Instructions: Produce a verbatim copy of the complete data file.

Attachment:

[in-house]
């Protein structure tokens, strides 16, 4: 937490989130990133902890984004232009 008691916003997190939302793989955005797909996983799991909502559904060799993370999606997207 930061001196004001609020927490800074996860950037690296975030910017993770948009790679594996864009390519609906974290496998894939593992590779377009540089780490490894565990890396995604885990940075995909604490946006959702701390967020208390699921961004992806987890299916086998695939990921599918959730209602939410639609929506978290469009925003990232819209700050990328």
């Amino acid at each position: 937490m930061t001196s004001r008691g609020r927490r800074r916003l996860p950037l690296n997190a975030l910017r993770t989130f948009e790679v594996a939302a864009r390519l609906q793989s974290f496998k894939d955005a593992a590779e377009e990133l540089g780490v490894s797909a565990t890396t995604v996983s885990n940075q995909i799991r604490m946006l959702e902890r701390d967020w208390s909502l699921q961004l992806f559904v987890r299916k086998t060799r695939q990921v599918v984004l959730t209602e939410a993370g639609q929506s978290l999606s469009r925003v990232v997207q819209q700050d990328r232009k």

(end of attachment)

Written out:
[in-house]
């Protein structure tokens, strides 16, 4: 937490989130990133902890984004232009 008691916003997190939302793989955005797909996983799991909502559904060799993370999606997207 930061001196004001609020927490800074996860950037690296975030910017993770948009790679594996864009390519609906974290496998894939593992590779377009540089780490490894565990890396995604885990940075995909604490946006959702701390967020208390699921961004992806987890299916086998695939990921599918959730209602939410639609929506978290469009925003990232819209700050990328």
């Amino acid at each position: 937490m930061t001196s004001r008691g609020r927490r800074r916003l996860p950037l690296n997190a975030l910017r993770t989130f948009e790679v594996a939302a864009r390519l609906q793989s974290f496998k894939d955005a593992a590779e377009e990133l540089g780490v490894s797909a565990t890396t995604v996983s885990n940075q995909i799991r604490m946006l959702e902890r701390d967020w208390s909502l699921q961004l992806f559904v987890r299916k086998t060799r695939q990921v599918v984004l959730t209602e939410a993370g639609q929506s978290l999606s469009r925003v990232v997207q819209q700050d990328r232009k």